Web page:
In point of fact or in fact or as a matter of fact

In fact is by far the more common idiom. It is phrase that is used to emphasize a particular truth, especially if it is contrary to what would commonly be understood. A good synonym is actually.

In point of fact means exactly the same thing, only takes more words to do it. Most of the time it is listed in dictionaries, if it is listed at all, as in (point of) fact.

One benefit to the longer phrase is that it calls even more attention to the shared truth. However, most of the time it is simply seen as a cumbersome phrase and has been falling in its popularity since the 1800s.


A related phrase is as a matter of fact. It is still a synonym, slightly more common than the point of fact variation, but does not come close to in fact’s usage. Sometimes this is used in conversation to emphasize a differing opinion, usually in response to a wrong assumption by the other person (e.g., “As a matter of fact, I do want that cookie.”).

Note here that an alternate wording matter-of-fact, used as an adjective to mean strictly truthful and straightforward, is distinctly different than as a matter of fact.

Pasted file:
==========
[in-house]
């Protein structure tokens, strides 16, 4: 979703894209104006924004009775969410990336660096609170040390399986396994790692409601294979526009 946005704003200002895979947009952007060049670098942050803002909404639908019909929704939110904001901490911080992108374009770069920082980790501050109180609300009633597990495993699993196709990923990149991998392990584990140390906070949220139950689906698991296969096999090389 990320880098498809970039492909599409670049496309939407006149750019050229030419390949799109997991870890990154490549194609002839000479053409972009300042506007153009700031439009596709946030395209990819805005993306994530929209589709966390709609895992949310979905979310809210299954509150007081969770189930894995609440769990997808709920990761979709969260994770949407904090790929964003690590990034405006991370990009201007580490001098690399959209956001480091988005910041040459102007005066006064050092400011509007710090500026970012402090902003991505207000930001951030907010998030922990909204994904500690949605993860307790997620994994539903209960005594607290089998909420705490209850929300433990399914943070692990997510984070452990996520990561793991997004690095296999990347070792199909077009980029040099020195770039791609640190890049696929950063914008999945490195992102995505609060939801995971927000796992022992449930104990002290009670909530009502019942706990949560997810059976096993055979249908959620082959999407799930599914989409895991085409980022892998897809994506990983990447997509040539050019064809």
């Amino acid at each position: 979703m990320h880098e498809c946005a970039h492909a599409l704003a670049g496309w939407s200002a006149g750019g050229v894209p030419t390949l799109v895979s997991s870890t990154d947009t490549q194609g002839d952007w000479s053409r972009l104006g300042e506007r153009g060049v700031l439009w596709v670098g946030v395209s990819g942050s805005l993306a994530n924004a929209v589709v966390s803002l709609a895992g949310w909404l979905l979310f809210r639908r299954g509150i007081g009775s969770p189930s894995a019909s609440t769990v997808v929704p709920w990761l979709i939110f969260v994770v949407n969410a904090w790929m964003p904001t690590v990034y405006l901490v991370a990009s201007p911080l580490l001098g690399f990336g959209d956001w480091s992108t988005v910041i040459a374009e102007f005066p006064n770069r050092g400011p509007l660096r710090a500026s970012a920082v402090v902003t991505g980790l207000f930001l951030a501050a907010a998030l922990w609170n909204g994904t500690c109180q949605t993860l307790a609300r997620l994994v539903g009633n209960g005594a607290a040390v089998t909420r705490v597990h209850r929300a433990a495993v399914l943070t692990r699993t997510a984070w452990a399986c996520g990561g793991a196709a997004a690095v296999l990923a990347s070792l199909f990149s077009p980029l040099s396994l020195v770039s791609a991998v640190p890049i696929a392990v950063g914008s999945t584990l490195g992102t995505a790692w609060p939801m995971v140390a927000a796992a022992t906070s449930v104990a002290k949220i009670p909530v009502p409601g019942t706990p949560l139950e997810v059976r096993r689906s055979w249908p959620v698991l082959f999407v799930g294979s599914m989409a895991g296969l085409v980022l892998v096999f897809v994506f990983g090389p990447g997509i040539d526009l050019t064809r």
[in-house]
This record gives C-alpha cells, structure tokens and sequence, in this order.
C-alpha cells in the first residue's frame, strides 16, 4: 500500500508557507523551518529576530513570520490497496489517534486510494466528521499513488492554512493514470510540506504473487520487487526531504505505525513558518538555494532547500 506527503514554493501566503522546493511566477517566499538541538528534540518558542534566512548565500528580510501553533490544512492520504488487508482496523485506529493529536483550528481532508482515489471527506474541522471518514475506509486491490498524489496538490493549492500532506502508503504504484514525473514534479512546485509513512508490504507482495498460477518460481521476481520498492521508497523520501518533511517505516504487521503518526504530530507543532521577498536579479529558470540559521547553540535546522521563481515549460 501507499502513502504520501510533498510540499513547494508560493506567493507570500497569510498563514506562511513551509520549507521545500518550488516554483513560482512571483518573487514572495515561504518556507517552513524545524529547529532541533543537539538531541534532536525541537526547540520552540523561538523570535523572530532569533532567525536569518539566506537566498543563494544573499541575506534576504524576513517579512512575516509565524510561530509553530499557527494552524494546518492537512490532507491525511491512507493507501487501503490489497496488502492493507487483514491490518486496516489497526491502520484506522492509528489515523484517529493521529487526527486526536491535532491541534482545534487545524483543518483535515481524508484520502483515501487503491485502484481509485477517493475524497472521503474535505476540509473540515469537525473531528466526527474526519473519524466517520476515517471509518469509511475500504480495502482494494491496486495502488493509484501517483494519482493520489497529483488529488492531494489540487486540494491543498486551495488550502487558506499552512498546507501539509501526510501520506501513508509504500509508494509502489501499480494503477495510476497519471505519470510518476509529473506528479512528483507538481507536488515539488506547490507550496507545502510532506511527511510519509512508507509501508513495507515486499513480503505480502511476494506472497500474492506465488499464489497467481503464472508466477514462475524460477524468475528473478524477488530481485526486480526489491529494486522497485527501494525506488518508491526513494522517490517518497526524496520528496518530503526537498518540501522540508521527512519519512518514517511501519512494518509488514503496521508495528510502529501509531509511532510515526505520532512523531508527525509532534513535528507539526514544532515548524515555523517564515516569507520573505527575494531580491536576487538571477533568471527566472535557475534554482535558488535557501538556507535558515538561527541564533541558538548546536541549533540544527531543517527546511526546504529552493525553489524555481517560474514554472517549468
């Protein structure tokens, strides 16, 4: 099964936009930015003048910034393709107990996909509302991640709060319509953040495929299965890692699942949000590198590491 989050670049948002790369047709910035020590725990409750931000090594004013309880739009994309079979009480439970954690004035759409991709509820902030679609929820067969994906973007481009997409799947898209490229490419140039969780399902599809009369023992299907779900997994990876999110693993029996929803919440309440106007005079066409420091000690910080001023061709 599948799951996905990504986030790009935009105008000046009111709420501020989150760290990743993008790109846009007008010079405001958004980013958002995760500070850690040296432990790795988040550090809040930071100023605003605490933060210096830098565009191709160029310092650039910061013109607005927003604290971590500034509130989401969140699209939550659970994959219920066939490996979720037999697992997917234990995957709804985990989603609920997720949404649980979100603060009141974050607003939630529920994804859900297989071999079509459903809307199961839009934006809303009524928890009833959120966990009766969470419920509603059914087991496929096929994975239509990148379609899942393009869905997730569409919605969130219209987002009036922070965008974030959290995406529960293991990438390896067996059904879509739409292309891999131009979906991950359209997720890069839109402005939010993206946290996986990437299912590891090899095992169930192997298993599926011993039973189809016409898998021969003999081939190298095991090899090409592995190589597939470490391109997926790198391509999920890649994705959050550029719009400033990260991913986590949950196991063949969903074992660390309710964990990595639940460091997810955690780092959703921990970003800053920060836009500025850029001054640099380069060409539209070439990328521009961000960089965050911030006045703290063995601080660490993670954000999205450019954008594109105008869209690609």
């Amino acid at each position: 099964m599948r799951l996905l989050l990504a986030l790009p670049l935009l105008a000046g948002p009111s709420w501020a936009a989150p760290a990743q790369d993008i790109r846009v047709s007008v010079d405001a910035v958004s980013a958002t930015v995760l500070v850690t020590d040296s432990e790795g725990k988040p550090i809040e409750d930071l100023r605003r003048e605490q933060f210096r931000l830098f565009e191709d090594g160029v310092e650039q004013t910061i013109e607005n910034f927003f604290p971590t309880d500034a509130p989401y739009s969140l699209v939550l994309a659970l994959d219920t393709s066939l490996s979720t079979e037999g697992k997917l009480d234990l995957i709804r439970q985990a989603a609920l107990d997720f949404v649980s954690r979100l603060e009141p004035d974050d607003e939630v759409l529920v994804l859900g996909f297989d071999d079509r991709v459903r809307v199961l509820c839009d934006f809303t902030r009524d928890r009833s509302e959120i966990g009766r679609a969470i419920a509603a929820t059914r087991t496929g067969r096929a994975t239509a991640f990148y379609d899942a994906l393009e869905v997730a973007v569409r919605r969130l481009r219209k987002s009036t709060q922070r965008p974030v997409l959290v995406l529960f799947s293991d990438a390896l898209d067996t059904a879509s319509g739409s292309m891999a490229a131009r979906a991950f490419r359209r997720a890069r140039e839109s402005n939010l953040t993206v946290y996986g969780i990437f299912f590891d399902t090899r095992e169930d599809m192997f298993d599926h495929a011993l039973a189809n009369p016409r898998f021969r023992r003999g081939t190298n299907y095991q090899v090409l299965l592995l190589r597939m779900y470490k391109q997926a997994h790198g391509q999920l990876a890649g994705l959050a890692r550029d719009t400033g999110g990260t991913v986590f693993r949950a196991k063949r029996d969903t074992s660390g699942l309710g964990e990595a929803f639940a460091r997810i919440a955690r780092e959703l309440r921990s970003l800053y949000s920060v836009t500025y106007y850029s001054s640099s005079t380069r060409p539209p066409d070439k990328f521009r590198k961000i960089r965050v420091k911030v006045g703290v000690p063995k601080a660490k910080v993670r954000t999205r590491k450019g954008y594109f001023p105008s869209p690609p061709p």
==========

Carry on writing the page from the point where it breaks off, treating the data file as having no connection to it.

Writing in 1908, Woodrow Wilson called it the beginning of constitutional government. But in fact, it was only one of many documents from the period, in England and elsewhere, codifying limitations on government power. [The New York Times]

In point of fact, not only do many things work better than competition, but competition doesn’t really work all that well. [Huffington Post]

“Delly’s not a dirty player at all, as a matter of fact he’s exactly the opposite,” Hunt said. [Sydney Morning Herald]


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  1. GoatGuy says:

    Aren’t we just a bit aggrandizing “a matter of fact”? English is chock-full of idiomatic phrases that bear only vestigial relationship to the original phrase’s intent.

    Jill: “Jack, would you like a cookie?”Jack: “Why, as a matter of fact, I would!”Jill: “Here you go, you ol’ Teddybear”

    a matter of fact is neither a matter, nor a fact. It is a fillip, a pleasantry that has risen into common parlance. Jack could have responded an affirmation-of-desire-for-a-cookie in any of hundreds of ways.

    I think rather the same of most commonplace uses of “in fact”. It seems more often than not to be an ornamentation, like underline or italics or bold … but linguistic (or rhetorically), not orthographically.

    Truly though, I cannot find fault with mellifluous banter, gussied up by a handful of flowery phrases and rhetorical ornamentations. Heck… this very comment is quite full of ’em.


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